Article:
Pronounced doh-mahj – and easily one of my favourite words in the French language, not just because of its meaning (quite simply ‘pity’ but with ‘quel’ in front it becomes ‘what a pity’), but also because in order to utilise this word I will have needed to have understood at least part of what was just said to me (being kind to myself using the word ‘part’ purely for context).
For example, I might hear ‘nous n’avons plus de pain chocolat,’ (we have no more pain chocolat), to which I have been known to reply ‘oh, quel dommage,’ and I’m sure the Boulanger looks at me and thinks to himself, ‘no Madame, I think I just did you a favour’.
In a more theatrical manner, I also use dommage when reading signs like ‘le musée est fermé le lundi’ (‘the museum is closed on Monday’ – this is important to note in Paris and actually, I should know this by now), and in which case I would simply mutter under my breath, ‘oh, quel dommage’. No one hears me for it’s usually just me and the pigeons but for what it’s worth, it makes me feel purposeful amongst the pigeons.
Today, I used a fair quota of ‘dommages’ – first when I overhead the guard at Saint Chappel telling a rather blotchy faced American that the chapel wouldn’t be opening until 2 o’clock this afternoon (dommage- it was at that point 1.00 pm).
‘Never mind,’ I thought, ‘we’ll head off to see Uncle Picasso up in the Marais’ – and off I set at quite the pace with my satchel full of school books, along the Rue de Rivoli, left into Rue Vieille du Temple towards the Museum of Jewish Art and History (on list must get there soon), before sweeping down Rue des Rosiers (actually one of my favourite streets in Paris- full of shops and falafel vendors), and up via the Square Georges Caïn, a tranquil little square that sits just moments away from Maison Victor Hugo and the Place de Vosges.
After taking some ‘much needed’ photos of people sitting peacefully eating their lunch in the square with an overflowing graffitied rubbish skip in the background, I continued (and still at pace) to Place de Thorigny, where Musee de Picasso is situated.
It was there that I read the sign about Mondays (double dommage).
So excited was I to return to the resting place of one of the biggest collections of works by my hero, and at such a pace was I walking, I almost mowed down a civilian who was also muttering under his breath about Monday closures.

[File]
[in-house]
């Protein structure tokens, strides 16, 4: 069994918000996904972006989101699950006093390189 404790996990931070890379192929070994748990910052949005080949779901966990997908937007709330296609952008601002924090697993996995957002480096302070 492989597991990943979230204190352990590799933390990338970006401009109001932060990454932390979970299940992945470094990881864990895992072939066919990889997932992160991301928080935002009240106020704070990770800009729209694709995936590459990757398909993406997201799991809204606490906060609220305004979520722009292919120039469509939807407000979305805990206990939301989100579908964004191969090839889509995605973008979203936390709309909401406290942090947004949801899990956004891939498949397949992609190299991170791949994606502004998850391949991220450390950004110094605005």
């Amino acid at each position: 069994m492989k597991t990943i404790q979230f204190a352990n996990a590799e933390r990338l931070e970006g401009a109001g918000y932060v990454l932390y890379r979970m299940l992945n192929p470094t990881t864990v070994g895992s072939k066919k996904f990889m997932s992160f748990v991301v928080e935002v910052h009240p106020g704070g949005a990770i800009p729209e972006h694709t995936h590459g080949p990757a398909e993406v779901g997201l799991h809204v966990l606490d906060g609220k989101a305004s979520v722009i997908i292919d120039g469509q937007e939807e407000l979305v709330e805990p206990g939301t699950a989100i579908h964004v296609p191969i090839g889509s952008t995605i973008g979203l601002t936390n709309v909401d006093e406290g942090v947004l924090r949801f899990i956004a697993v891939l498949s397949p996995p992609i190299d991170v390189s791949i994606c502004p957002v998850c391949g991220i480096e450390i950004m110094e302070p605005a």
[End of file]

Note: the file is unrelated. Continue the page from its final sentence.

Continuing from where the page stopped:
‘Never mind,’ I thought for the second time today ‘there is always tomorrow,’ and with that I lumbered across to le Wood Cafe in Place de Thorigny, where I had a tepid coffee and took time to read the news and catch my breath.
This morning marked the beginning of my final week of French classes (I’m not sure my French teacher thinks that’s a pity), and I finish up at the Eurocentre on Friday afternoon.
Next week, I will spend whole days continuing to explore this beautiful city before traveling to India on the 26th of January. To say that this trip has gone too quickly would be a pretty gigantic understatement- I can’t deny that my heart might be sinking like the Titanic every time I think about packing up.
It’s easy to be wistful, particularly when you’re holding onto a moment in time that is so special and a privilege to be a part of, and as I wandered through the Place de l’Hotel de Ville this afternoon- a significant Parisian landmark and one which always ‘marks the spot’ when I’m making my way home, I thought about how grand and important that building really is. I stood in its shadows and smiled in the afternoon light as the sun peeked through the clouds- the carousel in its forecourt lit up as I stood pondering the light, the sky and the sheer size of the building and a little boy squealed with joy while his grandmother proudly took photos.
That grand building has been the headquarters of the municipality of Paris since 1357- and it stands as physical proof that Paris is going nowhere and I know in my heart (and like so many have known in their hearts before me), that there is always tomorrow and a hundred more tomorrows.